Compensation neurosis, on the contrary, is not directly produced by either physical injury or mental shock. 44 Mich.L.Rev. 717, and is not a functional disability caused by injury except on the basis of the "but for" *685 reasoning as in the sense illustrated by the old cliche: "For want of a nail, the shoe was lost; for want of a shoe, the horse was lost; for want of a horse, the rider was lost; for want of a rider, the battle was lost, etc." Thus, as was said in 11 Defense L. Journal 203, by Warren L. Hanna (referee of California Industrial Accident Comm.; author of a two-volume text, "The Law of Employee Injuries and Workmen's Compensation"; editor of "The Workmen's Compensation Laws of California"):"* * * the person who is looking for an antecedent `cause,' rather than the immediate or proximate cause, can conclude that the cause of losing the war was the want of a nail, and that a neurosis was caused by trauma."
See, also, 3 Lawyers' Medical Cyclopedia, § 20.2. Thus, the injury is merely a condition precedent, or a starting point, rather than a cause. The relationship between the neurosis and the injury is chronological rather than causal. It is merely "a convenient peg upon which one hangs a hat."
The term "sinistrosis" is often used to describe the obsession by which a workmen's compensation claimant is imbued with the idea that every accident constitutes an injury for which the fullest indemnity must be claimed and obtained. These individuals having "compensation neurosis" or "anxiety neurosis" are said to be so preoccupied with their imaginary ills that they become subjects of an obsession which is itself a disease. This, Keschner (M.D., L.L.B., Clinical Professor of Neurology, Columbia University) 44 Mich.L.Rev. 715-16, says must not be confused with traumatic neurasthenia or traumatic neurosis. Dr. Smith was asked: "Traumatic neurosis then and compensation neurosis are they interchangeable?" to which he answered:"NO. Traumatic neurosis is a different sort of thing, it is more on the basis of someone who has received well in the more severe ones more like a person receiving several injuries over a period of years. They are getting up in years in an occupation in which does have some hazards to it and because of these increasing illnesses I mean increasing injuries, they are fearful on an unconscious level that they will receive more. I think all of us as we grow older are more fearful of physical injury."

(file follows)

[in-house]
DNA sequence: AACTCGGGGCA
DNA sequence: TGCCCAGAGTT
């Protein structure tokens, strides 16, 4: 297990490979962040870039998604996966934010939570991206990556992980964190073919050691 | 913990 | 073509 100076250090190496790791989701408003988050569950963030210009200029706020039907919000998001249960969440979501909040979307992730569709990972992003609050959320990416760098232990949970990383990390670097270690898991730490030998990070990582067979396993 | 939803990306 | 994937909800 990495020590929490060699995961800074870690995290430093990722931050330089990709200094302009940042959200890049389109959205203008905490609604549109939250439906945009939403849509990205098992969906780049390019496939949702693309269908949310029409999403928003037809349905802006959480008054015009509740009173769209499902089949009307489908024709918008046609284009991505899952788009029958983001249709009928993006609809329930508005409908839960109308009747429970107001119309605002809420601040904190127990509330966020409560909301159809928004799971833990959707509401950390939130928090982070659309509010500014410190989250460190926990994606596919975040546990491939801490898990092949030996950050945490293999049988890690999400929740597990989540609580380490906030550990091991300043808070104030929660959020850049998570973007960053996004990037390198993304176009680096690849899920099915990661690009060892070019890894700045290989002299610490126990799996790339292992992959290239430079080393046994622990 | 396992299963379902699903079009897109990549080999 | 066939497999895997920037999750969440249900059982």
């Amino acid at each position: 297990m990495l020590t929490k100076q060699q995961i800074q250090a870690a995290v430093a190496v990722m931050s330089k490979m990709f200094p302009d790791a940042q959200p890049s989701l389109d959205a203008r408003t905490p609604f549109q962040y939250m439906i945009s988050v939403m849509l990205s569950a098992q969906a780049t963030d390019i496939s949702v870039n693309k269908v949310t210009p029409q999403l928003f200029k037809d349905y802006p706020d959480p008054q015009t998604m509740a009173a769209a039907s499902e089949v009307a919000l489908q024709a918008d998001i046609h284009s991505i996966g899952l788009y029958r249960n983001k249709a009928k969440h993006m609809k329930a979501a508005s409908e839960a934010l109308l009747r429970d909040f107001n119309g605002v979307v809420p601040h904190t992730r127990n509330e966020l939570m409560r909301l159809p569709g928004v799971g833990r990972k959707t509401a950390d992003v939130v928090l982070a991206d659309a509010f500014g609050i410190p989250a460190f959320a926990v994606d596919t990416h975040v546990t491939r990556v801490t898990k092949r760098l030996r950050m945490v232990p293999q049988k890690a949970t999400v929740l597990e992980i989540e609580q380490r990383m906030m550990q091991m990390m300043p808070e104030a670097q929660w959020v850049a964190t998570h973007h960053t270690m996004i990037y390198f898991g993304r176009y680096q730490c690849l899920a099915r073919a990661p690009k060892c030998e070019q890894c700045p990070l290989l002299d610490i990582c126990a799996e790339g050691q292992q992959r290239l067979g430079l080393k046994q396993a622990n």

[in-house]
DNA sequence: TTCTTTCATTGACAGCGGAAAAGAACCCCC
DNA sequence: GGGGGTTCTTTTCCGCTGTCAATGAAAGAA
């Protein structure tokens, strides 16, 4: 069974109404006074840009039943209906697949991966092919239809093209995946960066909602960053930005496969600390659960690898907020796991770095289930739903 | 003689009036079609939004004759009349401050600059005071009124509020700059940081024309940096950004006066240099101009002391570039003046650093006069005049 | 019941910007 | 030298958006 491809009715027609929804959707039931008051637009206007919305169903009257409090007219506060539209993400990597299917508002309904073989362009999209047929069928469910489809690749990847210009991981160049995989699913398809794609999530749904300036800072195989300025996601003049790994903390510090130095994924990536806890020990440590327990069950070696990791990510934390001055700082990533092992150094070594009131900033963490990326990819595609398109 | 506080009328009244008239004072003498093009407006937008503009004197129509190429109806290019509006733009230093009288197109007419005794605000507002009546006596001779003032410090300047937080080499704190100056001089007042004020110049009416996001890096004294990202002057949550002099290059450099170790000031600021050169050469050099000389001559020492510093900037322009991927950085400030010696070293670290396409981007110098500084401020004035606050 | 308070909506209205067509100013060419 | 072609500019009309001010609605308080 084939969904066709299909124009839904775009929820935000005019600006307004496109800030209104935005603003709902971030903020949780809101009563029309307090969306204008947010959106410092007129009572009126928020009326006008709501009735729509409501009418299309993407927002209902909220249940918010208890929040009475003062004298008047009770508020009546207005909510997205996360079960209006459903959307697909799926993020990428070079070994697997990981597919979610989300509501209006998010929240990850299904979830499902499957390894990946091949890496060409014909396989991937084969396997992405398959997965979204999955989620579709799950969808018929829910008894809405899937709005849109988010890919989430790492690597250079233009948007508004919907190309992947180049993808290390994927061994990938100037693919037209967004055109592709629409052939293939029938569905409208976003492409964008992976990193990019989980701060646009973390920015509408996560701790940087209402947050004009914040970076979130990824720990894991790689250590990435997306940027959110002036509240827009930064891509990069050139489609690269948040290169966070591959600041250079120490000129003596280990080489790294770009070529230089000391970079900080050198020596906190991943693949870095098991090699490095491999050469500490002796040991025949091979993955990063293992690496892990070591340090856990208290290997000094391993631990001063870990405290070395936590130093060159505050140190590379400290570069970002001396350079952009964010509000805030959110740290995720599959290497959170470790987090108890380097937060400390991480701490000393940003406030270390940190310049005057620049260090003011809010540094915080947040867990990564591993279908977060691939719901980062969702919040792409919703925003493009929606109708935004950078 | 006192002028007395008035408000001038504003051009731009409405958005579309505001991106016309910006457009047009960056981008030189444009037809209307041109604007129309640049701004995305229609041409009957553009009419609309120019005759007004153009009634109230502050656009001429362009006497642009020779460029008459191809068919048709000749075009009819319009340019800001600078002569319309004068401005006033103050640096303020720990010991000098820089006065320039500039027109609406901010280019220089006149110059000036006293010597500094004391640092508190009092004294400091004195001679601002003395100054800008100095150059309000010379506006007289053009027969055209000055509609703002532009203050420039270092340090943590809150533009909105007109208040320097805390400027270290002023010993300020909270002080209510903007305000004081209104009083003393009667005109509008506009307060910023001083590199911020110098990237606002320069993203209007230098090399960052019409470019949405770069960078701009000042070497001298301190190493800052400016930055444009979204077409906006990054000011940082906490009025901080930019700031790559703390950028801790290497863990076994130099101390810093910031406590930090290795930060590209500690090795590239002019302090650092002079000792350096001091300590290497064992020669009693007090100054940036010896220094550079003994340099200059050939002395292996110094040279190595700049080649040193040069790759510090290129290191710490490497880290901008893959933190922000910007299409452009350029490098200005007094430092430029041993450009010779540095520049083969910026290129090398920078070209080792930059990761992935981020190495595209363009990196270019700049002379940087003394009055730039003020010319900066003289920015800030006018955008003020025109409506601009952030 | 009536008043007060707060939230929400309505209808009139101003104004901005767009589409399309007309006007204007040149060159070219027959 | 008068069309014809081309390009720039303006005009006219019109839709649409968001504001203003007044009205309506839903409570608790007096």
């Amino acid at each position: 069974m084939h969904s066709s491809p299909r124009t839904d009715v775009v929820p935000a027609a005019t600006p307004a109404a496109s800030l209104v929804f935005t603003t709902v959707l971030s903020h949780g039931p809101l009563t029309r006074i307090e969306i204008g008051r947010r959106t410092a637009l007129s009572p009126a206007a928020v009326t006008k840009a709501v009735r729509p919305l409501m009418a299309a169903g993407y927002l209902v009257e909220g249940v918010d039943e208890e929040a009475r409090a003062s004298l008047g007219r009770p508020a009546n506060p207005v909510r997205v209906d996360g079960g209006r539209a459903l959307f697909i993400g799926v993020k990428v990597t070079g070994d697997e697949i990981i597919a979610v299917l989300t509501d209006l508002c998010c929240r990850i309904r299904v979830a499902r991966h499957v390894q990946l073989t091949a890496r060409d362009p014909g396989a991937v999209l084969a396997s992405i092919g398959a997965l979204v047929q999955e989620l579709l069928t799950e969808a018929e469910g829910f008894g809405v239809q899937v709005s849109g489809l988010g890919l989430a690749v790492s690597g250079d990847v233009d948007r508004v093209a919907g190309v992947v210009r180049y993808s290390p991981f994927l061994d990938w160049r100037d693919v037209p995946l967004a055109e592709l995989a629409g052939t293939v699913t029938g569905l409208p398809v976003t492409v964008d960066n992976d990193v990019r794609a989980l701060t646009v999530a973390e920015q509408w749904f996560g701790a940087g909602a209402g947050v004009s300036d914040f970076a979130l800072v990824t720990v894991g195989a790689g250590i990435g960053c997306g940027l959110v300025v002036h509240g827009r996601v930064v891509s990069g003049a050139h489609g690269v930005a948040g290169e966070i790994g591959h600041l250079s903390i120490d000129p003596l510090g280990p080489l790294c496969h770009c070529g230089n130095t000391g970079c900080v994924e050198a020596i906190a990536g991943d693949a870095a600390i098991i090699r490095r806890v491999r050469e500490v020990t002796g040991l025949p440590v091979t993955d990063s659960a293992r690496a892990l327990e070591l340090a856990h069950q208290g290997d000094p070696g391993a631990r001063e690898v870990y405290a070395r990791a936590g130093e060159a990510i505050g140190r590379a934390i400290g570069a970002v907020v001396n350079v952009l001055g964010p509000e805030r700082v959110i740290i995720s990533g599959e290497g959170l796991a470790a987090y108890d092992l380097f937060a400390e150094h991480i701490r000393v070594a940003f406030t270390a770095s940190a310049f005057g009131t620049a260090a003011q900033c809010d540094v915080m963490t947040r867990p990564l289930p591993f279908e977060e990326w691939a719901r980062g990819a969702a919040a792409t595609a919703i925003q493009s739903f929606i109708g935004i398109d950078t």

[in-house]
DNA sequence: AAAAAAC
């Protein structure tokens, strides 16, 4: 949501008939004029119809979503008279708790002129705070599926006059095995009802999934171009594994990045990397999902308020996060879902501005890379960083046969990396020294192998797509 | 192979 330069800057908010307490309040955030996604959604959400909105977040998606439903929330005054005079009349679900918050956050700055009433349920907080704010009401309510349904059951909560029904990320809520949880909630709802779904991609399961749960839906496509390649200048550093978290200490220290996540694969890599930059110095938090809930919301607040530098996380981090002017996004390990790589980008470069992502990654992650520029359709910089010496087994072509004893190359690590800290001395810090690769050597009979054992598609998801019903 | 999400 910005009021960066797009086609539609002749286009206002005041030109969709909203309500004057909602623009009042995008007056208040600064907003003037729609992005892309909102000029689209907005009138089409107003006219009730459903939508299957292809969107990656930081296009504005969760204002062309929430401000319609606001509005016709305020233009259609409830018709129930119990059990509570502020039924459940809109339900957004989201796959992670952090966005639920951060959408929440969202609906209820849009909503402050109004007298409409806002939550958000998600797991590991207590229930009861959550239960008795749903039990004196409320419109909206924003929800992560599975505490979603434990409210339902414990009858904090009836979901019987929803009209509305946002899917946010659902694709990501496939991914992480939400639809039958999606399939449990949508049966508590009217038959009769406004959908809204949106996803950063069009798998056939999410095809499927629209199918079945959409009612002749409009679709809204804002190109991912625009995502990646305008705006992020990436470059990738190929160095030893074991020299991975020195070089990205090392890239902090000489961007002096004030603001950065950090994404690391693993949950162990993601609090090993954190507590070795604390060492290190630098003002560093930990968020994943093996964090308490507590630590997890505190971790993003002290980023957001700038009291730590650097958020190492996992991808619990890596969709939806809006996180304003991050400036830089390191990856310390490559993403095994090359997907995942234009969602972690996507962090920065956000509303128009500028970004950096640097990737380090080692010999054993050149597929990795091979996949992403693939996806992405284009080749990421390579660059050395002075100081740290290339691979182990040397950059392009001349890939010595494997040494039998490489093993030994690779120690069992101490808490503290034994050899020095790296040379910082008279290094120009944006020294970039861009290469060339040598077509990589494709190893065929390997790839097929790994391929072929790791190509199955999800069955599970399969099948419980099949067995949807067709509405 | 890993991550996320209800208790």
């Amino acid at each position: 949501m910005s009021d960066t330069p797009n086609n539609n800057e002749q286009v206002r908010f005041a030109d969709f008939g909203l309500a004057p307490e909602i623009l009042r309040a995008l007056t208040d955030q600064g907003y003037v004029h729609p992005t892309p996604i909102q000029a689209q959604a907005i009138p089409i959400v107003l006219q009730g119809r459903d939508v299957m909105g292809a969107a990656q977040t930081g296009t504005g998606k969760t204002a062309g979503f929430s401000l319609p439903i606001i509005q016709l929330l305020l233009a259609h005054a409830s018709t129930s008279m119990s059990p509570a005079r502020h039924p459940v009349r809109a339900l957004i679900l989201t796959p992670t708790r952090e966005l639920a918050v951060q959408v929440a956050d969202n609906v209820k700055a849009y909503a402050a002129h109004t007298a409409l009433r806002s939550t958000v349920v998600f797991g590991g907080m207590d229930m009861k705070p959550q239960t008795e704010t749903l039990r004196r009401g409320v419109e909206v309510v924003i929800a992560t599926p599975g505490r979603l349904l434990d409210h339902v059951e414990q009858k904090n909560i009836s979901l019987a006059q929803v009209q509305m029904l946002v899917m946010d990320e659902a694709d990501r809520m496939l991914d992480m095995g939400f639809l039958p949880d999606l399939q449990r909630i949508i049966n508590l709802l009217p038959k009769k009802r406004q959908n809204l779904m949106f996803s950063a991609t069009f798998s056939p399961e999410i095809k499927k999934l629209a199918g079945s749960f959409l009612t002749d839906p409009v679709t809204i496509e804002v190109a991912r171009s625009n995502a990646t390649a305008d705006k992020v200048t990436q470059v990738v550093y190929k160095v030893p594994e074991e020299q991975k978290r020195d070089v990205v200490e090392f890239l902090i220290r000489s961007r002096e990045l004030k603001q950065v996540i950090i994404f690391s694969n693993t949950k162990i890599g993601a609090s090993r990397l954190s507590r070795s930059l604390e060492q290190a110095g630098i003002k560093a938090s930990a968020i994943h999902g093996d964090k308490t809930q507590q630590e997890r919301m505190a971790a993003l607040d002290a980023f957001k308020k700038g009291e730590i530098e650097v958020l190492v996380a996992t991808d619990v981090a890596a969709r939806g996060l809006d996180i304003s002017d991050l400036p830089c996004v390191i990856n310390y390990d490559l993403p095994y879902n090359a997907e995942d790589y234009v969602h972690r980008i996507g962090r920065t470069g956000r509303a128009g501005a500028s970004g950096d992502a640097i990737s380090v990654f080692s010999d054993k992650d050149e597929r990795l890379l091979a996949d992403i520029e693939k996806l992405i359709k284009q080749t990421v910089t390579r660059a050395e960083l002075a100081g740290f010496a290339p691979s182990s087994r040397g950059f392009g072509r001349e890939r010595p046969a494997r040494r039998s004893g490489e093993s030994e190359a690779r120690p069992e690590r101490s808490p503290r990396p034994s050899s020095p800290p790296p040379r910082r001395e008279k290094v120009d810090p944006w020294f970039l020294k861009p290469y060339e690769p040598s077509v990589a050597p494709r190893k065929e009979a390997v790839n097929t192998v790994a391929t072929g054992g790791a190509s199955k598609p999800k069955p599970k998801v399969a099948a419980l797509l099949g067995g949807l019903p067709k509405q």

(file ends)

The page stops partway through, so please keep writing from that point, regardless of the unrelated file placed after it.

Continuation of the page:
In the case of compensation neurosis, the injury has merely switched the preoccupation of the personal problems of such person to a different focal point. Such a neurosis has been described as an escape mechanism, developed in many cases as a defense against unpleasant work, an intolerable family life, or other personal problems. See 3 Lawyers' Medical Cyclopedia, § 20.2; 30 Virginia L.Rev. 87; 2 Gray, Attorneys' Textbook of Medicine (3d Ed.) 1095. Warren L. Hanna compared a person with compensation neurosis to a child who develops a stomach-ache to avoid going to school; an inadequate person realizing his deficiencies, rebelling against the exigencies of earning a living. It is a situation where any injury offers an excuse for a paid vacation. The claimant in this case feared that his divorced wife would reclaim their children from his custody.